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Hor. The motion's good indeed, and be it fo. Petruchio, I fhall be your ben venuto. [Exeunt, [The prefenters above speak here. 1 Man. My Lord, you nod; you do not mind the play. Sly. Yea, by St. Ann, do I: a good matter, furely! comes there any more of it?
Lady. My Lord, 'tis but bagun.
Sly. 'Tis a very excellent piece of work, Madam Lady. Would 'twere done!.
ACT II. S CENE I.
Baptifta's houfe in Padua.
Enter Catharina and Bianca.
To make a bondmaid and a flave of me;
Gath. Of all thy fuitors here, I charge thee tell
Cath. Minion, thou lyeft; is't not Hortenfio? Bian. If you affect him, fifter, here I fwear, I'll plead for you myself, but you fhall have him. Cath Oh, then, belike you fancy riches more; You will have Gremio, to keep you fair.
Bian. Is it for him you do fo envy me?
Cath. If that be jeft, then all the reft was fo.
OOD fifter, wrong me not, nor wrong yourfelf,
Bap. Why, how now, dame, whence grows this infoBianca, ftand afide; poor girl, she weeps;
Go ply thy needle, meddle not with her.
Cath. Her filence flouts me; and I'll be revenge'd. [Flies after Bianca. Bap. What, in my fight? Bianca, get thee in. [Exit Bianca, Cath. Will you not fuffer me? nay, now I fee, She is your treafure; the must have a hulband; I muft dance bare-foot on her wedding-day, And, for your love to her, lead apes in hell. Talk not to me, I will go fit and weep, Till I can find occafion of revenge.
[Exit. Cath. Bap. Was ever gentleman thus griev'd as I? But who comes here?
Enter Gremio; Lucentio in the habit of a mean man; Petruchio, with Hortenfio like a mufician; Tranio and Biondelio bearing a lute and books.
Gre. Good morrow, neighbour Baptifta.
Bap. Good morrow, neighbour Gremio. God fave you, Gentlemen.
Pet. And you, good Sir. Pray, have you not a daughter called Catharina, fair and virtuous?
Bap. I have a daughter, Sir, called Catharina.
Pet. You wrong me, Signior Gremio, give me leave,
Her wonderous qualities, and mild behaviour,
I do prefent you with a man of mine,
Whereof I know fhe is not ignorant.
Bap. You're welcome, Sir, and he for your good fake. But for my daughter Catharine, this I know, She is not for your turn, the more's my grief.
Pet. I fee you do not mean to part with her; Cr elfe you like not of my company.
Bap. Miftake me not, I speak but what I find. Whence are you, Sir? what may I call your name ? Pet. Petruchio is my name, Antonio's fon, A man well known throughout all Italy.
Bap. I know him well: you are welcome for his fake. Gre. Saving your tale, Petruchio, I pray, let us that are poor petitioners fpeak too. Baccalare!- you are
Pet. Oh, pardon me, Signior Gremio, I would fain be doing. Gre. I doubt it not, Sir, but will curfe your wooing. Neighbour, this is a gift very grateful, I am fure of it. To exprefs the like kindnefs myself, that have been more kindly beholden to you than any, free leave give to this young fcholar, that hath been long ftudying at Reims, [Prefenting Luc.], as cunning in Greck, Latin, and other languages, as the other in mufic and mathematics; his name is Cambio; pray accept his fervice.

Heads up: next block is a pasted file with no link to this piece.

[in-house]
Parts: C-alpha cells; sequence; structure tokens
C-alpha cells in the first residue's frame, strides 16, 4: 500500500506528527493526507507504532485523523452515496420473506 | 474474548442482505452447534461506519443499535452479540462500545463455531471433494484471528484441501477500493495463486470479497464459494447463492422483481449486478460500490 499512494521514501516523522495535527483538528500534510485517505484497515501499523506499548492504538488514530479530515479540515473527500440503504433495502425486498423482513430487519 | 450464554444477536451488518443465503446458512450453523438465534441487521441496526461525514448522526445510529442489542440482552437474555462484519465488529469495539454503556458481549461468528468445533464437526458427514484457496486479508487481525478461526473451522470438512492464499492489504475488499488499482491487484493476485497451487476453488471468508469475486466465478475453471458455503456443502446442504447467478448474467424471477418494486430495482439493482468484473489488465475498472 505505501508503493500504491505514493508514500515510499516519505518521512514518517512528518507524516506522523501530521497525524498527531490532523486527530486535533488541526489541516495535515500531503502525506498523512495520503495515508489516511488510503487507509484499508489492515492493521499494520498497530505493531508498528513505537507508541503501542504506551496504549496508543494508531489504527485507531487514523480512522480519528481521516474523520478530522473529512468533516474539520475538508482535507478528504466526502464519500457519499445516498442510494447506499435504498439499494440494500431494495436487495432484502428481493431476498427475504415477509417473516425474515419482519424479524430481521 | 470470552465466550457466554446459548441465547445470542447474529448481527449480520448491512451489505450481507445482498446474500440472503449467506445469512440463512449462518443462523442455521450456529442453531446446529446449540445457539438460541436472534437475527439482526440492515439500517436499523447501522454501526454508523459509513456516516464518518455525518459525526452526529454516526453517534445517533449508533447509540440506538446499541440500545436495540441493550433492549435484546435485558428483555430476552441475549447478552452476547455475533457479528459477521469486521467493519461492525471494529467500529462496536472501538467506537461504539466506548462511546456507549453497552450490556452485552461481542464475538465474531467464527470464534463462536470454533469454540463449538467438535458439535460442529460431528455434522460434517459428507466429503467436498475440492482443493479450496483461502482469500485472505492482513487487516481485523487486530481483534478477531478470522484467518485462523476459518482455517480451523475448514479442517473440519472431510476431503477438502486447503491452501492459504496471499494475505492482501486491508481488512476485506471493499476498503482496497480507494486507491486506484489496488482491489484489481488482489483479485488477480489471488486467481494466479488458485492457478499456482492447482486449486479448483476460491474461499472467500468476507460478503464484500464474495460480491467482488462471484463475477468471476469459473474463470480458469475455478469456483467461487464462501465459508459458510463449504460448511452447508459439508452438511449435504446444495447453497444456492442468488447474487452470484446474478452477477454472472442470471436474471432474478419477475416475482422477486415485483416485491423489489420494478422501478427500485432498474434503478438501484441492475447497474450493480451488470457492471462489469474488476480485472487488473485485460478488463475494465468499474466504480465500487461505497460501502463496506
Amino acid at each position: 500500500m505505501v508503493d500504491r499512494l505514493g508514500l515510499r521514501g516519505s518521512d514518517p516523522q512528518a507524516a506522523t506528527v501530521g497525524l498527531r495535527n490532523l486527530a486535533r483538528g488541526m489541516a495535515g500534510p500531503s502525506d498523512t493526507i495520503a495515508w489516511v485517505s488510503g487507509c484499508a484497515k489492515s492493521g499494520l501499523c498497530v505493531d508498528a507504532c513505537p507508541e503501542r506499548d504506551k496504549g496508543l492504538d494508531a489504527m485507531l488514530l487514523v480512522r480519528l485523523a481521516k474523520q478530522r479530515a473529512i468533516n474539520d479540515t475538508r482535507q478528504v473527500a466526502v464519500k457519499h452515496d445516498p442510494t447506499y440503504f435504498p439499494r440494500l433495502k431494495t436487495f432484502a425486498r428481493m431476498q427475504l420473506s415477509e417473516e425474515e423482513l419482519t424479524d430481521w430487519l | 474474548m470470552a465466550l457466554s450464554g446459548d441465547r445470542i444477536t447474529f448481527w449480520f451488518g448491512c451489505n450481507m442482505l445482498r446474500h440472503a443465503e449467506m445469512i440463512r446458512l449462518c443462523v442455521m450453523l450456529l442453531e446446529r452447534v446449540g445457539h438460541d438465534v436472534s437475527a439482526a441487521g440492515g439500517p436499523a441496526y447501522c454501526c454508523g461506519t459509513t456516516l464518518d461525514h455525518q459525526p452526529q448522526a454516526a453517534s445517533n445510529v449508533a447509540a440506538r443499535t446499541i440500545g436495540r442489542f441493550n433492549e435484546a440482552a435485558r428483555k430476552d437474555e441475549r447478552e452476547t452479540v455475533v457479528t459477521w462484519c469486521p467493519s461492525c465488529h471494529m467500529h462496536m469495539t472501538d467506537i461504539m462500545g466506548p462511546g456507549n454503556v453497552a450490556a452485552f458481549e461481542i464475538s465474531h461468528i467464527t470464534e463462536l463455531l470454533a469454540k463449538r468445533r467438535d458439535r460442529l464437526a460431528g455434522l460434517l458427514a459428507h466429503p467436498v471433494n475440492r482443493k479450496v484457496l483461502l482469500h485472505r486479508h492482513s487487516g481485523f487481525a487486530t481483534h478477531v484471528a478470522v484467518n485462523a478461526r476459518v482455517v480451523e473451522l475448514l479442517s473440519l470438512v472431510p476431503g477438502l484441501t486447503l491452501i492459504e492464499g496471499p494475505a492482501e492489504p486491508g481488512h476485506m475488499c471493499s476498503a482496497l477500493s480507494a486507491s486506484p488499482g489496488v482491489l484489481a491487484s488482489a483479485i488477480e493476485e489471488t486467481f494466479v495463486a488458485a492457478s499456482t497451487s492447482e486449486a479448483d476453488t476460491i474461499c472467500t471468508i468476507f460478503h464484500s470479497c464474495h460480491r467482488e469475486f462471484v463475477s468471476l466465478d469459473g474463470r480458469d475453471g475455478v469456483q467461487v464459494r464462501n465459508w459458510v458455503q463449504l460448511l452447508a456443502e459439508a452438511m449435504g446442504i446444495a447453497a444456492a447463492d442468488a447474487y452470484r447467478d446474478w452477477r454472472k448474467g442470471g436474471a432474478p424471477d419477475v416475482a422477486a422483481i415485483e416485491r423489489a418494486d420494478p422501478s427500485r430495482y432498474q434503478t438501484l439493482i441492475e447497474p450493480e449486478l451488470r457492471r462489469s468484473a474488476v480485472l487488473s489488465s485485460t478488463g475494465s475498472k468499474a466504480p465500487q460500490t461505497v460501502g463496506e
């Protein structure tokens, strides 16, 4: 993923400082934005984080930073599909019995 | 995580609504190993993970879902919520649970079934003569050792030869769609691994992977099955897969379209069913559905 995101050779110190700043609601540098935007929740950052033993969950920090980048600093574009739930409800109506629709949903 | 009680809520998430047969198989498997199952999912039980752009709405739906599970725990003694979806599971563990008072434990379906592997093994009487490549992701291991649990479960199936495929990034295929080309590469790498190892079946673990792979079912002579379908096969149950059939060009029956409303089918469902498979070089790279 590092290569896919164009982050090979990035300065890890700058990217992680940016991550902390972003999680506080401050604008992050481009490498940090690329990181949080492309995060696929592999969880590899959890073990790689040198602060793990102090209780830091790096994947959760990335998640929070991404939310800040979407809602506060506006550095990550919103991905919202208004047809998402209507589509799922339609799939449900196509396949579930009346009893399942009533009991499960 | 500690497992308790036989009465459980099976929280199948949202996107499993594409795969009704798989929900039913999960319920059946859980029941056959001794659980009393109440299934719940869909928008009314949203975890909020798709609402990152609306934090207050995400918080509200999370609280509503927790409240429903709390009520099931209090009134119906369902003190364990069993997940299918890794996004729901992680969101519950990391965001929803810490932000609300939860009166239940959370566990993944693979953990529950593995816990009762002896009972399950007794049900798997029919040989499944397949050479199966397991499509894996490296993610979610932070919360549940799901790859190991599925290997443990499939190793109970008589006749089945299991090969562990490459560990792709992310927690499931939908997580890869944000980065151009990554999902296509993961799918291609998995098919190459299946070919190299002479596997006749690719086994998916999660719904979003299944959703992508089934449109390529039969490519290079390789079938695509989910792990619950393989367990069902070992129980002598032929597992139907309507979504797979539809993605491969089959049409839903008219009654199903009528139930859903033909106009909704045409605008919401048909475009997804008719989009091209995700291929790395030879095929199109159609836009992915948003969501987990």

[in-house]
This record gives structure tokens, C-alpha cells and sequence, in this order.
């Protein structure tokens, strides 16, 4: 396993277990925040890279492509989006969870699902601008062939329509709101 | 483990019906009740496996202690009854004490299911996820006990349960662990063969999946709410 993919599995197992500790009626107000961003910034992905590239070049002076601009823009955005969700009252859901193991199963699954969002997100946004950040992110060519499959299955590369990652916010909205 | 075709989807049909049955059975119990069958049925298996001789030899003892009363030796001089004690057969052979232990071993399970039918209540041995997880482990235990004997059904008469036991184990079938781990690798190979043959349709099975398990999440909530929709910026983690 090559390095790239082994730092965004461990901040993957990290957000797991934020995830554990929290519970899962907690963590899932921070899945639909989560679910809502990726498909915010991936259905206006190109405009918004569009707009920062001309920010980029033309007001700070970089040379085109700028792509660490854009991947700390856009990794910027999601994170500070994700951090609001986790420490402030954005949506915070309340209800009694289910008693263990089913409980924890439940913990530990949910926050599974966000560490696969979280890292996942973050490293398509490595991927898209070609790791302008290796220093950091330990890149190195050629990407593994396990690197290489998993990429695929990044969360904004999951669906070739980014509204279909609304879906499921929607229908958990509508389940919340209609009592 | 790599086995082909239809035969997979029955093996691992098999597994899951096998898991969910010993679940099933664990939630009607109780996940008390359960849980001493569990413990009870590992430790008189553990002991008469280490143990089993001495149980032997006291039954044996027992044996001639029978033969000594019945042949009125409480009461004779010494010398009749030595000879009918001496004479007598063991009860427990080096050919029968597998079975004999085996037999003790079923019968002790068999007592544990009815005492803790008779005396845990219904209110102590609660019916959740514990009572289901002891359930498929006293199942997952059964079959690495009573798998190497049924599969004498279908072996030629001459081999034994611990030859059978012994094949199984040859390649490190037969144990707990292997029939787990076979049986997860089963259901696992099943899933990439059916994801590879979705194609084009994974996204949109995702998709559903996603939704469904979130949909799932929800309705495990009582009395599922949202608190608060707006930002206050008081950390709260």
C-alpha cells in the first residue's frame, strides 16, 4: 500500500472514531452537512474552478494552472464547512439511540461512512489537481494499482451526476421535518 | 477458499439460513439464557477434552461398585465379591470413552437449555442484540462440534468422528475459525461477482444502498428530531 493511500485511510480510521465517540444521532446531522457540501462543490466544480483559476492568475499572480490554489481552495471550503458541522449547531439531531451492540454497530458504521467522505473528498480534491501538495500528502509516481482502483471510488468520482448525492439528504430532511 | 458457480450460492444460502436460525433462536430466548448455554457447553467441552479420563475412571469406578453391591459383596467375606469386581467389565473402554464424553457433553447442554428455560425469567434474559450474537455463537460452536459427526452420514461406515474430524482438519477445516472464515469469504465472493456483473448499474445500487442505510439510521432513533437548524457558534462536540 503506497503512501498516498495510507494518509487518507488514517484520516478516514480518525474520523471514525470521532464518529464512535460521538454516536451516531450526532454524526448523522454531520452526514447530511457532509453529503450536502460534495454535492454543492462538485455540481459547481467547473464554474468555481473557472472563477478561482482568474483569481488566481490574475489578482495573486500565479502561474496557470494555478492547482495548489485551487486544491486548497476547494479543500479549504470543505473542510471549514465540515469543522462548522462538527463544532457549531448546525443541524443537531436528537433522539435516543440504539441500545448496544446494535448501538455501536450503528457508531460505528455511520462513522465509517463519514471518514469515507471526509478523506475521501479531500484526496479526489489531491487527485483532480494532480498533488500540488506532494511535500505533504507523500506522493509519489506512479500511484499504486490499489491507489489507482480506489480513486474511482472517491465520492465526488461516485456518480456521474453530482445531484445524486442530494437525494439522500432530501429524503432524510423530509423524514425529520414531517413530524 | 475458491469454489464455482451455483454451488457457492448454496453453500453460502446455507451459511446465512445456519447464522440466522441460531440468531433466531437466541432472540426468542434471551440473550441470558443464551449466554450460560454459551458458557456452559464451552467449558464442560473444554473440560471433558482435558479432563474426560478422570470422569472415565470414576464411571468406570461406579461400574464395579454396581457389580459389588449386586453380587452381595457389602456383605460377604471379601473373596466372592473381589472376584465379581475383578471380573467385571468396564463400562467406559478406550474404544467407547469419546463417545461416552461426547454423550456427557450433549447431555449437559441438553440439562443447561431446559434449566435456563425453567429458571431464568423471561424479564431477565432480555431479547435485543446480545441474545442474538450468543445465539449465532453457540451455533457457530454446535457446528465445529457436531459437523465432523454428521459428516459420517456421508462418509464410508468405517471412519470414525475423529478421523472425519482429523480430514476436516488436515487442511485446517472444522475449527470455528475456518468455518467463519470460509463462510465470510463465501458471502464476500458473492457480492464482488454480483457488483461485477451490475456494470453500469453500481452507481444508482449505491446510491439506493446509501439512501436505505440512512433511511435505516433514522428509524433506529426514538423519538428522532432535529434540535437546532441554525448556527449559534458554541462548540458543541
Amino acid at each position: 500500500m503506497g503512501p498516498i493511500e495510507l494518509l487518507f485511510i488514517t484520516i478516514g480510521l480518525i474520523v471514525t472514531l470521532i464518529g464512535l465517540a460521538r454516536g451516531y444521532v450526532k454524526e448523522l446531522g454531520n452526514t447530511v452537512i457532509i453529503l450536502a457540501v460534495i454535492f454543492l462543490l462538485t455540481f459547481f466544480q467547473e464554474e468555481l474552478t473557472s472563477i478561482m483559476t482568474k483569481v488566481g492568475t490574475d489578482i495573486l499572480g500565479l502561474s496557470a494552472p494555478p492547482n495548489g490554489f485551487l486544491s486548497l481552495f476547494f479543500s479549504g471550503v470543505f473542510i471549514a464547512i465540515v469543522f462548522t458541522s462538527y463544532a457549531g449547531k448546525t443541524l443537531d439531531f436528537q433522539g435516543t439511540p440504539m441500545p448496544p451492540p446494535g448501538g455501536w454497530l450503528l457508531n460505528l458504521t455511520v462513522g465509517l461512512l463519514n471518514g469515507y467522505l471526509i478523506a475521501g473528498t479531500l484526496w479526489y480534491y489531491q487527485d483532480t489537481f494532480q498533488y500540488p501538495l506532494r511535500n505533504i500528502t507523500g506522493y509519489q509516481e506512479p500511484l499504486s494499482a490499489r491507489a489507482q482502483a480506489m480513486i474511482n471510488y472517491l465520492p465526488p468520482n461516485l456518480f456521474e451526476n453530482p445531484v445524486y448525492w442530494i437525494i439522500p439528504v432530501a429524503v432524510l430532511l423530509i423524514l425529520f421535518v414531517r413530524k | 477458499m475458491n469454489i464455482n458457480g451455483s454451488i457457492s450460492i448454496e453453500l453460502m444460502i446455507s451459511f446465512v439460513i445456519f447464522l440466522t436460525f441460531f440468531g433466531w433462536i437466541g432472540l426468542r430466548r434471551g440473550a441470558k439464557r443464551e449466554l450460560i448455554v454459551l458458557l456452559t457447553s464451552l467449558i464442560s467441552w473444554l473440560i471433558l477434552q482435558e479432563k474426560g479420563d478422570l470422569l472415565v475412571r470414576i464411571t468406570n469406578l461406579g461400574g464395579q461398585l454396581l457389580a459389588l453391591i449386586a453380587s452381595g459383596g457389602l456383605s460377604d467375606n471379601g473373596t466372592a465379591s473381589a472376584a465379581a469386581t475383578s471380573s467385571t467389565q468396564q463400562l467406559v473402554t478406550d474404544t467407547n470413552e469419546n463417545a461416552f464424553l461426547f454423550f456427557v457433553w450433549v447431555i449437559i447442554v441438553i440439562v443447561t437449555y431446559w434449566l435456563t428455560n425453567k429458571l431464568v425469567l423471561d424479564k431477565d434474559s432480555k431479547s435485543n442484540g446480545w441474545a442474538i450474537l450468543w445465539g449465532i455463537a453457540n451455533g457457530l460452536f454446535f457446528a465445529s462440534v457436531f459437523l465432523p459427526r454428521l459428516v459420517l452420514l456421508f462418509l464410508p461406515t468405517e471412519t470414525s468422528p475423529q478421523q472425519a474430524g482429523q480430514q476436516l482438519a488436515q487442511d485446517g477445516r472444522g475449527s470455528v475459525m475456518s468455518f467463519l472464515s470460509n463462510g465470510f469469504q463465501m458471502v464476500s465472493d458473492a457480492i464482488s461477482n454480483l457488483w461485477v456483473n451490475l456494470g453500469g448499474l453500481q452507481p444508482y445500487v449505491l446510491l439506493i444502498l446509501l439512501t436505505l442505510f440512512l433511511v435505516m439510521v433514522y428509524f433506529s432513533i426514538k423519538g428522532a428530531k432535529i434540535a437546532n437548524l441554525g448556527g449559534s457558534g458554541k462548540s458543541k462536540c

Bapt. A thoufand thanks, Signior Gremio: welcome, good Cambio. But, gentle Sir, methinks you walk like a franger, [7o Tranio.]; may I be fo bold to know the caufe of your coming?
Tra. Pardon me, Sir, the boldness is mine own,
I here bestow a fimple inftrument,
Bap. A mighty man of Pifa; by report I know him well; you are very welcome, Sir. Take you the lute, and you the fet of books, [To Hortenfio and Lucentio. You fhall go fee your pupils prefently, Holla, within!
Enter a Servant,
Sirrah, lead thefe gentlemen
To my two daughters; and then tell them both,
Pet. Signior Baptifta, my bufinefs aiketh hafte,
Bap. After my death the one half of my lands;
Pet. And, for that dowry, I'll affure her of
Bap. Ay, when the fpecial thing is well obtain'd, That is, her love; for that is all in all.
Pet. Why, that is nothing: for I tell you, father," I am as peremptory as fhe proud-minded. And where two raging fires meet together, They do confume the thing that feeds their fury : Though little fire grows great with little wind,
Yet extreme gufts will blow out fire and all:
For I am rough, and woo not like a babe.
Pet. Ay, to the proof, as mountains are for winds; That fhake not, though they blow perpetually. SCENE III. Enter Hortenfio with his head broke. Bap. How now, my friend? why dost thou look fo pale?
Her. For fear, I promife you, if I look pale. Bap. What will my daughter prove a good mufiHor. I think the Il-fooner prove a foldier; [cian? Iron may hold with her, but never lutes.
Bap. Why then, thou canst not break her to the lute?. Hor. Why, no; for fhe hath broke the lute to me. I did but tell her the mistook her frets, And bow'd her hand to teach her fingering, When, ith a moft impatient devilish fpirit, Frets call you them: quoth fhe; I'll fume with them: And with that word fhe truck me on the head, And through the inftrument my pate made way, And there I ftood amazed for a while,
As on a pillory, looking through the lute;
And twangling Jack, with twenty fuch vile terms,
Pet. Now, by the world, it is a lufty wench;
Bap. Well, go with me, and be not fo difcomfited;
Pet. I pray you, do. I will attend her here.
[Exit Eap. with Grem. Horten. and Tranio. And woo her with fome fpirit when fhe comes. Sav that the rail; why, then I'll tell her plain, She fings as fweetly as a nightingale: Say that the frowns; I'll fay, fhe looks as clear